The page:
It is certain that death will come. If one has not lived in mindfulness of it, it will come as a suprise. At that crucial moment one will realize that all of the materialistically oriented attitudes one had cultivated during one's lifetime are of no value whatsoever, and that one's wealth, friends and power are useless. When death strikes, nothing but one's spiritual realization is of value.
The Ka-dam-pa Ge-she Kar-ma-pa once remarked that we should fear death now, while there is still time for us to act, and at the time of death we should be fearless. The situation is reversed for ordinary beings. When strong and healthy, they never give a thought to death, yet when death comes to them they clutch at their breasts in utter terror.
Most practitioners never begin to really practice. Every day they procrastinate. Then, lying on their death-beds, they pray for just a few more days of life, hoping to do the practices they so long ignored. But then, lying between the jaws of death, the time for practice is only a memory.
Like a piece of meat which we held in our hands but, not eating it, let it slip from our fingers; the meat fell to the floor and is now in the belly of a dog. It can never be brought back again. Although regret is pointless, regret arises.
If one properly practices death meditation, one's mind will yearn to seek a deeper understanding of life.
In addition, meditation on death is an extremely powerful opponent to the delusions of the mind. The strongest opponent to delusion and afflicted emotion is meditation upon emptiness, the highest nature of phenomena. Death awareness is second to this alone. If one recollects death whenever attachment or anger arise, that delusion is instantly dispelled.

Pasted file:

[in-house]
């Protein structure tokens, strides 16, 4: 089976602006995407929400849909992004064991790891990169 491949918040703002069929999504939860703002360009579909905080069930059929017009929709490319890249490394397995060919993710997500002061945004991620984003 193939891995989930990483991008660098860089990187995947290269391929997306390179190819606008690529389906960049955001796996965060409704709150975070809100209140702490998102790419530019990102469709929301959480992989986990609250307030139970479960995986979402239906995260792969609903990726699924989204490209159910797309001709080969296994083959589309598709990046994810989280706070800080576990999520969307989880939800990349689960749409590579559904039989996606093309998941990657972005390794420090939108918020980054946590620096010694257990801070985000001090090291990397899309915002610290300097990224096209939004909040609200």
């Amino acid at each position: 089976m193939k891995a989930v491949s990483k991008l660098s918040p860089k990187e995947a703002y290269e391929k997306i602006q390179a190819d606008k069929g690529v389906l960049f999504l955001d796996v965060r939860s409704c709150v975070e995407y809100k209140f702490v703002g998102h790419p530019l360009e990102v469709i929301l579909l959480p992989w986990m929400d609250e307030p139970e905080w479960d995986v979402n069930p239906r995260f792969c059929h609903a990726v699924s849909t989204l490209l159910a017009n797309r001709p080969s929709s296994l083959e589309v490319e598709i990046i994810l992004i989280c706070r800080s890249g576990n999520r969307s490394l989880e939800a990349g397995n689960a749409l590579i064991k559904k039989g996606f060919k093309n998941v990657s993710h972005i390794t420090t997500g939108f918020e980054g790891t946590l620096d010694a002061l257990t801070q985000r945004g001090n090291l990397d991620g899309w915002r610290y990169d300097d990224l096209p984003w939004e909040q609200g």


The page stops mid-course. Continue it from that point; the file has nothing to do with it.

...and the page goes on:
The yogis and maha-siddhas of ancient India ate their food out of bowls made from human skulls and blew on trumpets made from thighbones. Similarly, monks often painted skulls on the door to their washrooms. This was not done to scare people, but to maintain awareness of death. Even nowadays many Buddhist temples hang a painting representing death, holding the entirety of cyclic existance in its mouth. This image is usually placed near the main entrance of the temple, not as a decoration, but to instill thoughts of death and impermanance in the minds of all who may visit.
Some people who have taken up the practice of meditation on death for the first time have had such an intense reaction to it and have developed such a heavy sense of renunciation that they have lost their perspective and, unready, have jumped into long meditational retreats. Meditation on death is very powerful. But we must be careful in the beginning to be moderate and not to be overwhelmed by our response to it.